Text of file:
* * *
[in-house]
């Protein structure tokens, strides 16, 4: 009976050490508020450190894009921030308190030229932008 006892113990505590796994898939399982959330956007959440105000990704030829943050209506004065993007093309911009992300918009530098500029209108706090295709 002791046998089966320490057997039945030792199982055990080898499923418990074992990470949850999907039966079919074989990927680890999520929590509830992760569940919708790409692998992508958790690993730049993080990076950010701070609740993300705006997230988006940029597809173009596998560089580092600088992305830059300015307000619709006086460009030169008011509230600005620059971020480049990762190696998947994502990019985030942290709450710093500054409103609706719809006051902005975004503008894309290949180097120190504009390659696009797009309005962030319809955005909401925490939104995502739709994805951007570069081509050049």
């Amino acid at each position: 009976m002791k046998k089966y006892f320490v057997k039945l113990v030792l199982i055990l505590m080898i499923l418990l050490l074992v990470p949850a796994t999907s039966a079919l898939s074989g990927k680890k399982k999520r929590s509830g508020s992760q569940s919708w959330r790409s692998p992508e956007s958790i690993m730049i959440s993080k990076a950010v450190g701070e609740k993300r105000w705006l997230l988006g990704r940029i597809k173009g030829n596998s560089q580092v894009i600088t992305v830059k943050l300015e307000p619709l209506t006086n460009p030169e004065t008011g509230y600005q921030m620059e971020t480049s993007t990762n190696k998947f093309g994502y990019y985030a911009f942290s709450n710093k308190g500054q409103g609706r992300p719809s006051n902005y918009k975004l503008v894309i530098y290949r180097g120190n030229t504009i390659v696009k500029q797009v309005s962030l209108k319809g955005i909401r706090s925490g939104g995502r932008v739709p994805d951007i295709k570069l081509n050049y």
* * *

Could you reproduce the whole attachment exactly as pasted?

[in-house]
């Protein structure tokens, strides 16, 4: 009976050490508020450190894009921030308190030229932008 006892113990505590796994898939399982959330956007959440105000990704030829943050209506004065993007093309911009992300918009530098500029209108706090295709 002791046998089966320490057997039945030792199982055990080898499923418990074992990470949850999907039966079919074989990927680890999520929590509830992760569940919708790409692998992508958790690993730049993080990076950010701070609740993300705006997230988006940029597809173009596998560089580092600088992305830059300015307000619709006086460009030169008011509230600005620059971020480049990762190696998947994502990019985030942290709450710093500054409103609706719809006051902005975004503008894309290949180097120190504009390659696009797009309005962030319809955005909401925490939104995502739709994805951007570069081509050049």
């Amino acid at each position: 009976m002791k046998k089966y006892f320490v057997k039945l113990v030792l199982i055990l505590m080898i499923l418990l050490l074992v990470p949850a796994t999907s039966a079919l898939s074989g990927k680890k399982k999520r929590s509830g508020s992760q569940s919708w959330r790409s692998p992508e956007s958790i690993m730049i959440s993080k990076a950010v450190g701070e609740k993300r105000w705006l997230l988006g990704r940029i597809k173009g030829n596998s560089q580092v894009i600088t992305v830059k943050l300015e307000p619709l209506t006086n460009p030169e004065t008011g509230y600005q921030m620059e971020t480049s993007t990762n190696k998947f093309g994502y990019y985030a911009f942290s709450n710093k308190g500054q409103g609706r992300p719809s006051n902005y918009k975004l503008v894309i530098y290949r180097g120190n030229t504009i390659v696009k500029q797009v309005s962030l209108k319809g955005i909401r706090s925490g939104g995502r932008v739709p994805d951007i295709k570069l081509n050049y």